By Jacob Bourne
Chris Gaines first started his business in 2009 to provide coaching and training services to collegiate athletes, predominantly those playing for Stanford University’s rugby, football and triathlon teams. Over time Gaines realized that everyone could benefit from the work he and his coaches were doing, making PerformanceGaines the go-to place for anyone in the community seeking advanced personalized fitness training. Today the PerformanceGaines philosophy is that anyone striving to improve their performance in competition as well as in life is an athlete. Trainers focus on helping clients achieve their goals both mentally and physically.
“We provide movement coaching, which is based on personal training but also a lot more,” said Gaines. “We’re actual coaches working around goal setting that fits with people’s lifestyles. Our focus is on longevity-we’re in this for the long haul.”
PerformanceGaines coaches acknowledge that their clients’ bodies have to last a lifetime and tailor customized fitness programs to each individual with routines that sustain joints and muscles. Their original location at 3825 El Camino Real in Palo Alto was a shared space with business partner, Agile Physical Therapy, which proved to be mutually beneficial. Many clients have utilized services of both businesses, and coaches learned a great deal about the therapeutic aspects of training and consider the body’s healing process as crucial to sound fitness plans.
Finding that they had outgrown the shared space, Gaines sought out a larger facility in an area more visible to the surrounding community. A former stationary store at 310 California Avenue, a few blocks from both Stanford’s campus and California Avenue Caltrain Station was chosen for the new facility. Gaines saw that the new location’s 6,000 square feet of space would allow them to bring more coaches to the team and meet new clients, adding “We want to touch more people in the community and provide more services to broader demographics.”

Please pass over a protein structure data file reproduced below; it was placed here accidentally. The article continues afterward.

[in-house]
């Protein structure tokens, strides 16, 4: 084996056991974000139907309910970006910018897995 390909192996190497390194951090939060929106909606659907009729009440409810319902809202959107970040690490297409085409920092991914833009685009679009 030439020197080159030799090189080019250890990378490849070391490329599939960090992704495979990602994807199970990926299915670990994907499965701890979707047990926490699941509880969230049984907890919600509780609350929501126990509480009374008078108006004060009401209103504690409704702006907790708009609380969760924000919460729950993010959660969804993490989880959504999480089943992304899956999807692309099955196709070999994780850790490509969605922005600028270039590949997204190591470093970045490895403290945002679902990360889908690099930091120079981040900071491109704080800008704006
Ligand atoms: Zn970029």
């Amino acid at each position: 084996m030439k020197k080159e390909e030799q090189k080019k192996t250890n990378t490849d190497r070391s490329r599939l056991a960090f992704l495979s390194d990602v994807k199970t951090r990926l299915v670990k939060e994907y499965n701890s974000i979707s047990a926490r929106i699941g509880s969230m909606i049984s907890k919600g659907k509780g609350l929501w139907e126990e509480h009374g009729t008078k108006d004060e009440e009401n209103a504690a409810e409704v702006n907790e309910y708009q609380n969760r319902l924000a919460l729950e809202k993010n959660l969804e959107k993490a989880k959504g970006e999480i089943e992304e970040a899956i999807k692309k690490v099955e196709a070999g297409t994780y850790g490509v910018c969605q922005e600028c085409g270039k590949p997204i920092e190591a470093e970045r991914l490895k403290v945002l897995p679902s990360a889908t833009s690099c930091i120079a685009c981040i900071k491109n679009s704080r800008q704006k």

Randy Keller, managing director for Avison Young represented PerformanceGaines in the leasing deal. The two main professional contractors for the new leased space were K Welton Construction and architect Paula Shaviv. The facility has amenity-filled locker rooms, offices, a staff room and is ADA compliant. There’s also an agility area, monkey bars and cable machines. About 66-percent of the space will be used solely for training and feature a nearly 25 yard long indoor artificial turf field to help clients develop well-rounded movement skills.
“If we can’t get outside we can mimic the outside feel indoors,” Gaines explained. “It allows us to work on agility, sprints, drills and team training.”
The new facility is intentionally simple and straightforward in appearance. There are no TVs or other visual distractions, imparting a “get down to business” feel to the place. At PerformanceGaines, there are no memberships; once inside, clients immediately begin working directly with a trainer. More space equals more coaches as well as services. Four new coaches have already been hired with another two likely coming on board soon. As one-on-one training is too expensive for some budgets, a greater variety of semi-private and group sessions will be offered to better serve a wider range of demographics. A barbell entrance course will emphasize good mechanics for novices, while movement and mobility courses focus on breathing and opening up joints.
“We’re really excited to have this opportunity to show our passion and love for the community,” expressed Gaines. “We are delighted to join the California Avenue community to offer our partnership, camaraderie and stewardship to our client athletes, our business partners and our neighborhood at large.”
A soft-opening is scheduled for the new location on Wednesday, August 3, followed by a grand-opening later this fall.